There are a number of ways to approach your how your diet plan whether you need to stop pre-diabetes metabolic syndrome or not. Nutrientology is geared toward people with prediabetes so we approach nutrition from a lower carbohydrate perspective.
One dietary approach may work for some, and another way for others. Try to find the approach that best suits your personality and lifestyle. For example, some people may like the numbers-approach behind the calorie-counting or gram-counting method, but this is not suitable for everyone, is not typically needed if you are eating the proper food, and is not usually sustainable over time.
Using a “counting approach” for a while can be helpful to learn the calorie and macronutrient content of foods. Over the long-term a more qualitative approach can usually be used by most people.
People with prediabetes-metabolic syndrome by definition have at least some degree of carbohydrate intolerance. Learn what your tolerance level is. Stay in touch with Nutrientology for more information on this topic.
People with pre-diabetes should at least initially count carbs. As above, if you have one of these conditions, then by definition you have an intolerance to carbohydrate foods, especially refined carbohydrates. Carbohydrates directly break down into glucose (sugar), and have the greatest impact on your blood glucose level.
If you know how many carbohydrates you have eaten, you will have a good idea how your glucose level may rise. Nutrientology generally advocates a lower-carbohydrate ancestral diet as the best approach to health, especially for the pre-diabetic and diabetic readers of the site that, by definition, have a metabolism that does not tolerate carbohydrate foods.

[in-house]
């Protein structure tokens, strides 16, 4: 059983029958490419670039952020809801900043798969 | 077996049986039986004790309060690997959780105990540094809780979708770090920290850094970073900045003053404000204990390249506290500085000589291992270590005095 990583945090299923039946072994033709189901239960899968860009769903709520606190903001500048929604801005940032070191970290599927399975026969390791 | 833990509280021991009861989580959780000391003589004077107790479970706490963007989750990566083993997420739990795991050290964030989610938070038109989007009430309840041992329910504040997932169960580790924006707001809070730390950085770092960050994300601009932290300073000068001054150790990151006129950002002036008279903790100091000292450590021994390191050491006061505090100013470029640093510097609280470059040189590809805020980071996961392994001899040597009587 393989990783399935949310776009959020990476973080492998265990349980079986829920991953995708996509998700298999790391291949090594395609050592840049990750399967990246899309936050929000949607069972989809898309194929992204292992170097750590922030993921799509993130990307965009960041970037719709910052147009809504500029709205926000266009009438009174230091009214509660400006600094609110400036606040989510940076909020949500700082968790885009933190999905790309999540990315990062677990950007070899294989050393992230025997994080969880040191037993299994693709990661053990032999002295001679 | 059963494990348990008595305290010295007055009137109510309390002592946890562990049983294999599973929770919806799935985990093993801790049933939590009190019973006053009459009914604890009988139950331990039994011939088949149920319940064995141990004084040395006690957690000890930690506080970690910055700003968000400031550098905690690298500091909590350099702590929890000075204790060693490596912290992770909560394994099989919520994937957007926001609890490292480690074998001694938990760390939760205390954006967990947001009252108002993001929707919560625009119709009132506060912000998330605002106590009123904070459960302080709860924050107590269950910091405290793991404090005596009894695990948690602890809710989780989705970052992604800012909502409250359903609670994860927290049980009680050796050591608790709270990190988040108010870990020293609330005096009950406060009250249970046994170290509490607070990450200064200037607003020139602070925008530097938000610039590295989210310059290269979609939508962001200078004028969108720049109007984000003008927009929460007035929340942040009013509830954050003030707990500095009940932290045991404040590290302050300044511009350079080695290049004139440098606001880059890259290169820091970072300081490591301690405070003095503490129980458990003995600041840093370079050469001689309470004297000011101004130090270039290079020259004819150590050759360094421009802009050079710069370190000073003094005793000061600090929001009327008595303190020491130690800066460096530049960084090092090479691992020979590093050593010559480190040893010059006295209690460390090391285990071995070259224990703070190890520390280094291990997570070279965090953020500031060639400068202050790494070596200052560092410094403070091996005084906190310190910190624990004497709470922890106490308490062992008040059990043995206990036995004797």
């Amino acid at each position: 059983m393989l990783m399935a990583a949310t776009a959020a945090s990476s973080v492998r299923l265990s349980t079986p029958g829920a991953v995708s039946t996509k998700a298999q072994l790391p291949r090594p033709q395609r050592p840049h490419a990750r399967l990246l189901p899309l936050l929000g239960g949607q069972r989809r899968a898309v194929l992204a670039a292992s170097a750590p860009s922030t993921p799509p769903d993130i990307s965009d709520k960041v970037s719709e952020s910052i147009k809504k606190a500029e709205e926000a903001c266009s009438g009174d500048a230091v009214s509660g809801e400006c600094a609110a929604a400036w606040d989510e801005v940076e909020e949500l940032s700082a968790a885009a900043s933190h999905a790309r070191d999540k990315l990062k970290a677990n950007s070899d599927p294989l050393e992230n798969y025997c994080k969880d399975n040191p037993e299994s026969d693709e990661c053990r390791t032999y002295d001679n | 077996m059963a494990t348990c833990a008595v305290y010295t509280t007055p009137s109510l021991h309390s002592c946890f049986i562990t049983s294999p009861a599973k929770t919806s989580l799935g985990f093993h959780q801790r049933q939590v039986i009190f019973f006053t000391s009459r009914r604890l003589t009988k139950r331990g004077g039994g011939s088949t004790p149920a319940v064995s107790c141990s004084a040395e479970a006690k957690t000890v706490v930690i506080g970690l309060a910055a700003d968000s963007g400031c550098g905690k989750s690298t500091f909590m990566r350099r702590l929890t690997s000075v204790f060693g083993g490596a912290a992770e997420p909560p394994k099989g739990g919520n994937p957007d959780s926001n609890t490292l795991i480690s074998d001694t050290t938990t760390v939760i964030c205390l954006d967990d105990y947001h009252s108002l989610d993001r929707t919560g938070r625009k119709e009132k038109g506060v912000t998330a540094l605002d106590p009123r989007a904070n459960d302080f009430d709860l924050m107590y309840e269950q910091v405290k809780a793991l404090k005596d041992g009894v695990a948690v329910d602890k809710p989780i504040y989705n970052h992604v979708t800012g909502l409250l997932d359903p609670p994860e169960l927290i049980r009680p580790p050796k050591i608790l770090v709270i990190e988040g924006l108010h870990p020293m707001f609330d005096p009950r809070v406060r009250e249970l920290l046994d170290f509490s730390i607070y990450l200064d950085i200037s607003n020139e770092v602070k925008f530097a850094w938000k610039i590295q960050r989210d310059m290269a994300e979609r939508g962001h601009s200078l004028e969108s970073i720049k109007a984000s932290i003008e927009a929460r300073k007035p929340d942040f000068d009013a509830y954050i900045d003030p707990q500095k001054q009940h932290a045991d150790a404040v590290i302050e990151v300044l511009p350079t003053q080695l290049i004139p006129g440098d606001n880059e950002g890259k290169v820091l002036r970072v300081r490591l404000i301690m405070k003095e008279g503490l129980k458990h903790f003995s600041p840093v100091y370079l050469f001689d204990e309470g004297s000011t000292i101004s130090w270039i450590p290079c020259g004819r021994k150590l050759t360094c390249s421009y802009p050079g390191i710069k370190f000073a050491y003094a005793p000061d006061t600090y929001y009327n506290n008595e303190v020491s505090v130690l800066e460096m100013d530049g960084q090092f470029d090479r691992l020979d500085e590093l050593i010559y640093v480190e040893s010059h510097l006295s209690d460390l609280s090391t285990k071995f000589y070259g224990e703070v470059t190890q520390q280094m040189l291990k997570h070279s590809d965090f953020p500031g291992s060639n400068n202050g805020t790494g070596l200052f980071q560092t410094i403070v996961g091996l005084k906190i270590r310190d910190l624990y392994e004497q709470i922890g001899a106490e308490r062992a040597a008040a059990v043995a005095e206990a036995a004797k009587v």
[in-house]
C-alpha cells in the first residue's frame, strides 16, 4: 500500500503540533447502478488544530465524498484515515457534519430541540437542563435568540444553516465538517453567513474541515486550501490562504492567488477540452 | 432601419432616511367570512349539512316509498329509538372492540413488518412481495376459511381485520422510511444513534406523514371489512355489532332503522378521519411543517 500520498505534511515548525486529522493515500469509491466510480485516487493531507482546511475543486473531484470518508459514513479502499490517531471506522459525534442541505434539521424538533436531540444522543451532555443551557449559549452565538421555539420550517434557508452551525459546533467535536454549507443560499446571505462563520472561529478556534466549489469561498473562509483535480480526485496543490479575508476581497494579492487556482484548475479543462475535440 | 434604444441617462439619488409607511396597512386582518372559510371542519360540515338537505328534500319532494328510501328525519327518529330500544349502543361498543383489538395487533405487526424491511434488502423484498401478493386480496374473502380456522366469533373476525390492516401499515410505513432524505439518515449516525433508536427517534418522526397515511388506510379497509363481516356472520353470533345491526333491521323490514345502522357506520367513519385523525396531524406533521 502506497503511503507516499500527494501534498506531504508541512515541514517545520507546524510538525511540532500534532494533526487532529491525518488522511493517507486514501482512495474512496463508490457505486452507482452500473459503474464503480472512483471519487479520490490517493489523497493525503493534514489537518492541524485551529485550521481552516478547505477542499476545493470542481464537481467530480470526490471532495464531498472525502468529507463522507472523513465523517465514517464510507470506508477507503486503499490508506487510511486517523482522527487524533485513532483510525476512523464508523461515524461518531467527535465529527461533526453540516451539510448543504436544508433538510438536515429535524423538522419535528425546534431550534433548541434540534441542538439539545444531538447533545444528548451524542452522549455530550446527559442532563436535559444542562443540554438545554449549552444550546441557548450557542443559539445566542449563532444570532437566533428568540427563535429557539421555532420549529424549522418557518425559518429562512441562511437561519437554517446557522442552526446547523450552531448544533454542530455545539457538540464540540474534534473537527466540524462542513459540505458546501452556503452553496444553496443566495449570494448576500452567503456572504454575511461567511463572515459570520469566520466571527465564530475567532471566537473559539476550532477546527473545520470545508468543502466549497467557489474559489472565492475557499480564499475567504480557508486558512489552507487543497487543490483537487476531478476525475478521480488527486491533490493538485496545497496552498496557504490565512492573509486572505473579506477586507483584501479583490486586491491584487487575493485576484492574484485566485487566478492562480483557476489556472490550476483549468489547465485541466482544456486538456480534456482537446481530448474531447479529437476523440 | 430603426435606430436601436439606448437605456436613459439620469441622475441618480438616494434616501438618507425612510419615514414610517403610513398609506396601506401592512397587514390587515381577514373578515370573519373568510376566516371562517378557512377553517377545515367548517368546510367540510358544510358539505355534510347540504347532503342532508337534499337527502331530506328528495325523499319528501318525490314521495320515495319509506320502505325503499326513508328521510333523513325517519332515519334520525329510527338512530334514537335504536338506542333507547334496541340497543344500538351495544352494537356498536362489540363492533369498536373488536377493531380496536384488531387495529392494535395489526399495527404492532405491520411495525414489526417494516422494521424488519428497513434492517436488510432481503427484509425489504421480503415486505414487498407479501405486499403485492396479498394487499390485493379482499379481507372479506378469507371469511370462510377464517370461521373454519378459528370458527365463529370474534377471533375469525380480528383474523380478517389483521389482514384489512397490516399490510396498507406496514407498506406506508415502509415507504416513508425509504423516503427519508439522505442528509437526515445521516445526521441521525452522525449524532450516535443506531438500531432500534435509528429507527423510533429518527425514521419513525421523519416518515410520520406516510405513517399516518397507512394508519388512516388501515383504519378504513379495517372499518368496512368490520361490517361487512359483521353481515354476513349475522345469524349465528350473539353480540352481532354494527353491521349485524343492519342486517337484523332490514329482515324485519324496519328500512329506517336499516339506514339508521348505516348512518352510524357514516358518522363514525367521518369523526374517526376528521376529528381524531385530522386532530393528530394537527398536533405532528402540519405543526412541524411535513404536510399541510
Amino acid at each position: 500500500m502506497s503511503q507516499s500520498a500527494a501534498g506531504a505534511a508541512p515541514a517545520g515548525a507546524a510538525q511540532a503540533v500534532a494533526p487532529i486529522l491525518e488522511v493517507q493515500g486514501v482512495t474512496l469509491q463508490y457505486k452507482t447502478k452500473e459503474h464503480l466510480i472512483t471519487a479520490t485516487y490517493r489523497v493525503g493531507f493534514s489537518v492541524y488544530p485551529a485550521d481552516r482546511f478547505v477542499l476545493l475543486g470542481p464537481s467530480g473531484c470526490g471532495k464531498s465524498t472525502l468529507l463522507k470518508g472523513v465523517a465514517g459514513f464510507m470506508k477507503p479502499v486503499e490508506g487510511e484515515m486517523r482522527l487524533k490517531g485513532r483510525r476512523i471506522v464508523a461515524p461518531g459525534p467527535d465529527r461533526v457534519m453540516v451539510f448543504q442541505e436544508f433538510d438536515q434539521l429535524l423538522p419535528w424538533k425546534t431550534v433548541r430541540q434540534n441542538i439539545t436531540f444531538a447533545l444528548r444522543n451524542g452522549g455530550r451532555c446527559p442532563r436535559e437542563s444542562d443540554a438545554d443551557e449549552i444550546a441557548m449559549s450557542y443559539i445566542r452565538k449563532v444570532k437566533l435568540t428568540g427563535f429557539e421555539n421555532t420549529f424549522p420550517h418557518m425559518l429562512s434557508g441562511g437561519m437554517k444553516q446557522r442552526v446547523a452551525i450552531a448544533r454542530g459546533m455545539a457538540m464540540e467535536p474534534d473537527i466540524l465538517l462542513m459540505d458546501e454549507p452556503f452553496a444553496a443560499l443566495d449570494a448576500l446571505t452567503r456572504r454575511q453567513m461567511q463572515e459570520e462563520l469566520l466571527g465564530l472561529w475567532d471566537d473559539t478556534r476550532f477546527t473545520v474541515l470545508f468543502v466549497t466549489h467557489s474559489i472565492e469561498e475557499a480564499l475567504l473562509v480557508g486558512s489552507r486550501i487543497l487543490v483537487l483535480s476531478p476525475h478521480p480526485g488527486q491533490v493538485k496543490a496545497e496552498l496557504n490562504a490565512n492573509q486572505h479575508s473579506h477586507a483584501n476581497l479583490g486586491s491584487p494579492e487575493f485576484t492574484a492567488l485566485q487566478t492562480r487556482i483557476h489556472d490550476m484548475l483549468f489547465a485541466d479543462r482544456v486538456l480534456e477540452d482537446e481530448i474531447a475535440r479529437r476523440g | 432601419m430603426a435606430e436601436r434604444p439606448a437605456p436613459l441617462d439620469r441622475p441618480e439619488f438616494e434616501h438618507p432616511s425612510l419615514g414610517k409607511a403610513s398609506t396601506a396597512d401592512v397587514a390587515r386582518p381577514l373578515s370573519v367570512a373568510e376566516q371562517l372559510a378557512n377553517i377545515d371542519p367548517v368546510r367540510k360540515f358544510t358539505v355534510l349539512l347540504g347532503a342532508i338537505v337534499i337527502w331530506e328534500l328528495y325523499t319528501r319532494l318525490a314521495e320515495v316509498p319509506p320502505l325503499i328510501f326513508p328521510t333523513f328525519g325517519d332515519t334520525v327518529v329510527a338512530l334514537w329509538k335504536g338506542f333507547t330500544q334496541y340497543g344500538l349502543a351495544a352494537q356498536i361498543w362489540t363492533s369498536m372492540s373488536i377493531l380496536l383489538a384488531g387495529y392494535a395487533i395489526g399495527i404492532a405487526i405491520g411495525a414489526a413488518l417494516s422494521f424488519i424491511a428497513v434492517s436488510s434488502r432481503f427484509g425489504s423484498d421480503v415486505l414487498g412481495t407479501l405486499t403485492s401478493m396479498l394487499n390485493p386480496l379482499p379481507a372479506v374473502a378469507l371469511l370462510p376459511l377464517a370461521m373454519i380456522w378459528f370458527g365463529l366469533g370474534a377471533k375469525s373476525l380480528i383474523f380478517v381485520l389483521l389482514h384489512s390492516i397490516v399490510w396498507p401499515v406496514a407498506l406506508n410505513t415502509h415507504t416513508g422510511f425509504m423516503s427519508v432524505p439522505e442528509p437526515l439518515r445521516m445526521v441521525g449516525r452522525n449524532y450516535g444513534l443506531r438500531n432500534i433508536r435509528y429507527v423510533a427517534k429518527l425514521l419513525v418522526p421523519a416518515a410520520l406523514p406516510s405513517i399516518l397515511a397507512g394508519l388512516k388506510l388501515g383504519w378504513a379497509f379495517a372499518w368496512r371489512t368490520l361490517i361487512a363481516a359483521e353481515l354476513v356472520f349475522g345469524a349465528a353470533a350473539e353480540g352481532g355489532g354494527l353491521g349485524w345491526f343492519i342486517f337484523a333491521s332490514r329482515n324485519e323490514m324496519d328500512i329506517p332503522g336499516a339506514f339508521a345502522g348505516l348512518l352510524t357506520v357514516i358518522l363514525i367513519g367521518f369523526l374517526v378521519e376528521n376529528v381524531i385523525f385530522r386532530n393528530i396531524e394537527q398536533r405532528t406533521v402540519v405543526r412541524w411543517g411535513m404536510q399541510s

It is not only helpful to limit carbs, but time the amount of carbohydrates eaten for some consistency each day, especially if you take any prediabetes medications. Otherwise, your blood glucose level may fluctuate more. It is usually best to eat carbohydrate foods after some form of physical activity. Some prediabetics may be put on a “blood sugar drug.” Talk to your doctor about how long it takes your medicine to start working after you take it.
Regarding carb-counting, some diet experts say there are so-called “free foods.” This is food that you can eat without necessarily adding to your carbohydrate count. They define a free food or drink as one that has less than 20 calories (less than 5 grams) of carbohydrate per serving. You should spread out eating any free foods throughout the day, but not too much. They can add up. Bouillon can be especially helpful in preventing the low sodium level that may occur when you start a limited carb diet – Often when you start eating this way, you will lose a lot of water weight, and sodium tends to “go along for the ride” when you use the bathroom.
Examples of free foods:
- Bouillon or broth
- Carbonated or mineral water
- Club soda
- Coffee or tea
- Diet soft drinks
- Drink mixes, sugar-free
- Tonic water, sugar-free
- Sugar-free hard candy
- Sugar-free Jell-O
- Sugar-free gum
- Sugar free jam 2 tsp.
- Sugar free syrup, 2 tsp.
Some people who have prediabetes use the glycemic index to select foods, especially carbohydrates. Foods with a high glycemic index are associated with greater sudden increase in blood sugar than are foods with a low glycemic index. People who eat low glycemic index foods tend to have lower total body fat levels. People who eat a lot of high glycemic index foods often have higher levels of body fat, as measured by the body mass index (BMI)…stay in touch with Nutrientology for more information on this topic.
There is not necessarily one dietary approach for all, but it is safe to say that people with prediabetes should pay special attention to their quality and quantity of carbohydrate intake, and keep it on the lower end of the spectrum.
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Foods To Avoid
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Follow the Nutrientology blog for more information and discussion regarding diet and dietary research including dietary supplementation.